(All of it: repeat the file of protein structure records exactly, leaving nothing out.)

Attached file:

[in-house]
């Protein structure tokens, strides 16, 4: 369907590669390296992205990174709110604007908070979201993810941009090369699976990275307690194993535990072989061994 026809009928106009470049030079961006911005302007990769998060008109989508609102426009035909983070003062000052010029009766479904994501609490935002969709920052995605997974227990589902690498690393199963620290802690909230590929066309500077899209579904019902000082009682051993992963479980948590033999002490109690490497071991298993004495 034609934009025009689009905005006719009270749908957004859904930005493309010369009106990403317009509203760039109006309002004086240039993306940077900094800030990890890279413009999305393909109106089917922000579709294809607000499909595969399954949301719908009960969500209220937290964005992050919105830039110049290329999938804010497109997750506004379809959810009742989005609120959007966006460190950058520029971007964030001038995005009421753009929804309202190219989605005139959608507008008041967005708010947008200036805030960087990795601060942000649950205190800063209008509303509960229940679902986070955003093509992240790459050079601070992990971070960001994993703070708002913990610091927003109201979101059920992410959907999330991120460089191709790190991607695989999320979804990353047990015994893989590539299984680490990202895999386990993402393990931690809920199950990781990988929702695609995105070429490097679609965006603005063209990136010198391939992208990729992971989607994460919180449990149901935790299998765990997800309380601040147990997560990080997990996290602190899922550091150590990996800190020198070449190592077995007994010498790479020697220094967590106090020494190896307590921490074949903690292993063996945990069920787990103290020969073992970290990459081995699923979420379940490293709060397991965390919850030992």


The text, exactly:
[in-house]
């Protein structure tokens, strides 16, 4: 369907590669390296992205990174709110604007908070979201993810941009090369699976990275307690194993535990072989061994 026809009928106009470049030079961006911005302007990769998060008109989508609102426009035909983070003062000052010029009766479904994501609490935002969709920052995605997974227990589902690498690393199963620290802690909230590929066309500077899209579904019902000082009682051993992963479980948590033999002490109690490497071991298993004495 034609934009025009689009905005006719009270749908957004859904930005493309010369009106990403317009509203760039109006309002004086240039993306940077900094800030990890890279413009999305393909109106089917922000579709294809607000499909595969399954949301719908009960969500209220937290964005992050919105830039110049290329999938804010497109997750506004379809959810009742989005609120959007966006460190950058520029971007964030001038995005009421753009929804309202190219989605005139959608507008008041967005708010947008200036805030960087990795601060942000649950205190800063209008509303509960229940679902986070955003093509992240790459050079601070992990971070960001994993703070708002913990610091927003109201979101059920992410959907999330991120460089191709790190991607695989999320979804990353047990015994893989590539299984680490990202895999386990993402393990931690809920199950990781990988929702695609995105070429490097679609965006603005063209990136010198391939992208990729992971989607994460919180449990149901935790299998765990997800309380601040147990997560990080997990996290602190899922550091150590990996800190020198070449190592077995007994010498790479020697220094967590106090020494190896307590921490074949903690292993063996945990069920787990103290020969073992970290990459081995699923979420379940490293709060397991965390919850030992």